A remake of Vietnam’s highest-grossing horror film of all time, The Housemaid, has been greenlit by CJ Entertainment, and Geoffrey Fletcher will write the adapted screenplay. The original film, released in 2016, explored racial and social themes through the genre of horror. The remake will stay true to this concept, taking place in the deep South during the Reconstruction Era.
“The opportunity to reimagine this compelling story in the context of American history is incredibly exciting,” Fletcher said. “Derek Nguyen’s cinematic fable, produced by Timothy Bui, is perfect for Reconstruction Era reinvention, especially today.”
Fletcher won an Academy Award for Best Adapted Screenplay for Precious in 2010, becoming the first African American to receive an Academy Award for writing. He also wrote the upcoming Trial By Fire, based on The New Yorker article by David Grann.
“When Tim Bui showed me The Housemaid that he shot in Vietnam, it had all the elements of a transcendent horror film: a thrilling story, a mind-blowing twist, and most importantly, a deeper layer of allegory and metaphor that felt so relevant in today’s socio-political climate,” Producer Dan Handfield said. “I knew it would require a special writer for the US adaptation, and I had been wanting to work with Geoffrey Fletcher for years. He was the only writer we approached and he responded immediately.”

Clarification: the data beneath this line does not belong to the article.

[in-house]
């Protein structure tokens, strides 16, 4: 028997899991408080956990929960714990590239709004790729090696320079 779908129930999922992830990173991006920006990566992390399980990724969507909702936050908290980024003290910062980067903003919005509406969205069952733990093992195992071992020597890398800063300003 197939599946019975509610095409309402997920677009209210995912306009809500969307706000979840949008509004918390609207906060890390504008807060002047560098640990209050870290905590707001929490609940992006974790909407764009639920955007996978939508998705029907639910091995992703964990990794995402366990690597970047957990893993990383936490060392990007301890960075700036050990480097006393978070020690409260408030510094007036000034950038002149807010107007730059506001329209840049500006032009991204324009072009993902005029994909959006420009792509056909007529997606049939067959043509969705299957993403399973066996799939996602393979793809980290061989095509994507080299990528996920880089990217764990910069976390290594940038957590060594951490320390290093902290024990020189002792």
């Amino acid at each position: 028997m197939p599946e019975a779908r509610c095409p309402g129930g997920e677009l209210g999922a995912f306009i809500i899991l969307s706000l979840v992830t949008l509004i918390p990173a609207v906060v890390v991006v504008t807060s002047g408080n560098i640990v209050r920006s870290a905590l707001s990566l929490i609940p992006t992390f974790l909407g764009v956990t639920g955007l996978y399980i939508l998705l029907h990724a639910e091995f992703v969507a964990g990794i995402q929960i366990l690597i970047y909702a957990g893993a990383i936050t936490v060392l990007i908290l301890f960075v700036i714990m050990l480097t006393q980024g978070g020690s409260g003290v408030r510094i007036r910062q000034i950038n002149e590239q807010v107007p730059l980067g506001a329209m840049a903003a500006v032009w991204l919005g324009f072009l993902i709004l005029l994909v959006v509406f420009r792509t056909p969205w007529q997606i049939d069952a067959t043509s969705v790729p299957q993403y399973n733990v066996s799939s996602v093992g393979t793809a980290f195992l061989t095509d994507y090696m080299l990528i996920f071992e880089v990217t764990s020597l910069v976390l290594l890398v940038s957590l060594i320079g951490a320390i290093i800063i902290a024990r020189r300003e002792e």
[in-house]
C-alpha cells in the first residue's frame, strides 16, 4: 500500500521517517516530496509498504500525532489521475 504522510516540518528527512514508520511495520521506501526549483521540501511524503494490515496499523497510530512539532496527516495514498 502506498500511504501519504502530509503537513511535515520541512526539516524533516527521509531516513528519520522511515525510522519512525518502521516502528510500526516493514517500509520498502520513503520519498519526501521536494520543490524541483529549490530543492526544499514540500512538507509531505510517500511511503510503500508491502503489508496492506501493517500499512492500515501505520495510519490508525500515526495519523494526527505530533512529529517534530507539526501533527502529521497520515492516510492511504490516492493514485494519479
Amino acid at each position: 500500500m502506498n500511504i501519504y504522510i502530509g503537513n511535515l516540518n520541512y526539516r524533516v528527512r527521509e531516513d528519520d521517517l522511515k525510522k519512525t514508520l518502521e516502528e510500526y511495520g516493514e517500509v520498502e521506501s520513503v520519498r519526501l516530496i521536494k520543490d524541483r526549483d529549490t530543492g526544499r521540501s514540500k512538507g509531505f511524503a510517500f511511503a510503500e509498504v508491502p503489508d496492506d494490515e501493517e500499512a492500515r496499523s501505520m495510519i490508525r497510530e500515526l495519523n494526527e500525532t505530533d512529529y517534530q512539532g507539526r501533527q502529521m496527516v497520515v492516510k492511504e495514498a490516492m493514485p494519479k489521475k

With the success of Get Out, CJ Entertainment felt as if the time was right to remake this thriller.
“One of the main reasons why horror films are performing so well is the polished writing and elevated level of storytelling,” said Francis Chung, VP of Global Co-Productions and Head of U.S. Production at CJ Entertainment. “Knowing the bar has been set so much higher in this category, we recognize the necessity of allowing an extremely gifted writer like Geoffrey Fletcher to take the reins to craft a compelling new version of the story. We’re beyond excited to put the story in Geoffrey’s hands.”
Derek Nguyen, the writer of the original film, was also pleased to collaborate with Fletcher because they are both familiar with the themes of oppression and resistance.
“When writing the original script for The Housemaid, I became aware of the many parallels between the lives of Vietnamese indentured servants during the French colonial period and African American slaves in the American South,” Nguyen said. “It’s an honor to have a celebrated screenwriter such as Geoffrey Fletcher shed light on the horrors of brutal injustice in a new version that will not only entertain but provoke thought.”